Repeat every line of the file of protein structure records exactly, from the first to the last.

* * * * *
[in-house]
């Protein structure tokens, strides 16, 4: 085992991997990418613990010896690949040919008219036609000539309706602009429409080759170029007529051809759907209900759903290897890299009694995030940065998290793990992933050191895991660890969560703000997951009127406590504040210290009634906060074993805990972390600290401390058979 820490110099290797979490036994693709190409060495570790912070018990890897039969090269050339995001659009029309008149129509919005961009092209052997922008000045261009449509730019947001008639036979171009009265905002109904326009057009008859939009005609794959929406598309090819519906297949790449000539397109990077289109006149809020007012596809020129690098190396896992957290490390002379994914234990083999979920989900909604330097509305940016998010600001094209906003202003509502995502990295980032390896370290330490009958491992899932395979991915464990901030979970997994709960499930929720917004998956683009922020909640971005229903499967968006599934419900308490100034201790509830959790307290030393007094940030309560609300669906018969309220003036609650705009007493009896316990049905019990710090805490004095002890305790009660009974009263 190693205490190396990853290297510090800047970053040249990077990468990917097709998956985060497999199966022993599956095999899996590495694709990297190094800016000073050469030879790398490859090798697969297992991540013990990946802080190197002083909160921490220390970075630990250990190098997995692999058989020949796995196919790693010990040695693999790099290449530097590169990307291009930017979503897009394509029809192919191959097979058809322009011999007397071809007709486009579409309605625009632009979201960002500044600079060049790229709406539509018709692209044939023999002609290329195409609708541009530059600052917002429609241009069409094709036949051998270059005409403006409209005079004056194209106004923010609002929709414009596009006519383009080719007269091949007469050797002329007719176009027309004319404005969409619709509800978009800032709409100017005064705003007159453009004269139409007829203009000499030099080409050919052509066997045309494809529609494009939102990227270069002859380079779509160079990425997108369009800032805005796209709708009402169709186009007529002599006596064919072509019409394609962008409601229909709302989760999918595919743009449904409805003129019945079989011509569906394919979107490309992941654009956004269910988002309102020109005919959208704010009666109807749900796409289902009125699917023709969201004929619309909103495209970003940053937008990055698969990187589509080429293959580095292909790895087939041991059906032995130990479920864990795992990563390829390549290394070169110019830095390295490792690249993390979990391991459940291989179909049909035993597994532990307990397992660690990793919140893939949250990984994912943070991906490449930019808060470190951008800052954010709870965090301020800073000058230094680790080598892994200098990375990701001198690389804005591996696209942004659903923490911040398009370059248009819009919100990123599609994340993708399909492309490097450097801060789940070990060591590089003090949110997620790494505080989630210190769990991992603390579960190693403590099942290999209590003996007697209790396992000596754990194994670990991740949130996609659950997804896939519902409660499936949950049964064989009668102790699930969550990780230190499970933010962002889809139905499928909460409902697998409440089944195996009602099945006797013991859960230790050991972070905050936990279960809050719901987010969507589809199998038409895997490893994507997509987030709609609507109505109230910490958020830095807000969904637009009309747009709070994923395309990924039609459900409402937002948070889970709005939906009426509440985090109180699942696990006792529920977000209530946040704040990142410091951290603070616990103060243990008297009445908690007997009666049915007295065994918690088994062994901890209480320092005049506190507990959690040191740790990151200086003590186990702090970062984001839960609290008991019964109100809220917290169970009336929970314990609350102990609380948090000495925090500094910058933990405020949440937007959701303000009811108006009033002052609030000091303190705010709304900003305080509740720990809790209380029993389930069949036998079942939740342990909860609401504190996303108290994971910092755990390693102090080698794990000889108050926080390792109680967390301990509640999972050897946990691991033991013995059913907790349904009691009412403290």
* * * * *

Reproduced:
[in-house]
């Protein structure tokens, strides 16, 4: 085992991997990418613990010896690949040919008219036609000539309706602009429409080759170029007529051809759907209900759903290897890299009694995030940065998290793990992933050191895991660890969560703000997951009127406590504040210290009634906060074993805990972390600290401390058979 820490110099290797979490036994693709190409060495570790912070018990890897039969090269050339995001659009029309008149129509919005961009092209052997922008000045261009449509730019947001008639036979171009009265905002109904326009057009008859939009005609794959929406598309090819519906297949790449000539397109990077289109006149809020007012596809020129690098190396896992957290490390002379994914234990083999979920989900909604330097509305940016998010600001094209906003202003509502995502990295980032390896370290330490009958491992899932395979991915464990901030979970997994709960499930929720917004998956683009922020909640971005229903499967968006599934419900308490100034201790509830959790307290030393007094940030309560609300669906018969309220003036609650705009007493009896316990049905019990710090805490004095002890305790009660009974009263 190693205490190396990853290297510090800047970053040249990077990468990917097709998956985060497999199966022993599956095999899996590495694709990297190094800016000073050469030879790398490859090798697969297992991540013990990946802080190197002083909160921490220390970075630990250990190098997995692999058989020949796995196919790693010990040695693999790099290449530097590169990307291009930017979503897009394509029809192919191959097979058809322009011999007397071809007709486009579409309605625009632009979201960002500044600079060049790229709406539509018709692209044939023999002609290329195409609708541009530059600052917002429609241009069409094709036949051998270059005409403006409209005079004056194209106004923010609002929709414009596009006519383009080719007269091949007469050797002329007719176009027309004319404005969409619709509800978009800032709409100017005064705003007159453009004269139409007829203009000499030099080409050919052509066997045309494809529609494009939102990227270069002859380079779509160079990425997108369009800032805005796209709708009402169709186009007529002599006596064919072509019409394609962008409601229909709302989760999918595919743009449904409805003129019945079989011509569906394919979107490309992941654009956004269910988002309102020109005919959208704010009666109807749900796409289902009125699917023709969201004929619309909103495209970003940053937008990055698969990187589509080429293959580095292909790895087939041991059906032995130990479920864990795992990563390829390549290394070169110019830095390295490792690249993390979990391991459940291989179909049909035993597994532990307990397992660690990793919140893939949250990984994912943070991906490449930019808060470190951008800052954010709870965090301020800073000058230094680790080598892994200098990375990701001198690389804005591996696209942004659903923490911040398009370059248009819009919100990123599609994340993708399909492309490097450097801060789940070990060591590089003090949110997620790494505080989630210190769990991992603390579960190693403590099942290999209590003996007697209790396992000596754990194994670990991740949130996609659950997804896939519902409660499936949950049964064989009668102790699930969550990780230190499970933010962002889809139905499928909460409902697998409440089944195996009602099945006797013991859960230790050991972070905050936990279960809050719901987010969507589809199998038409895997490893994507997509987030709609609507109505109230910490958020830095807000969904637009009309747009709070994923395309990924039609459900409402937002948070889970709005939906009426509440985090109180699942696990006792529920977000209530946040704040990142410091951290603070616990103060243990008297009445908690007997009666049915007295065994918690088994062994901890209480320092005049506190507990959690040191740790990151200086003590186990702090970062984001839960609290008991019964109100809220917290169970009336929970314990609350102990609380948090000495925090500094910058933990405020949440937007959701303000009811108006009033002052609030000091303190705010709304900003305080509740720990809790209380029993389930069949036998079942939740342990909860609401504190996303108290994971910092755990390693102090080698794990000889108050926080390792109680967390301990509640999972050897946990691991033991013995059913907790349904009691009412403290």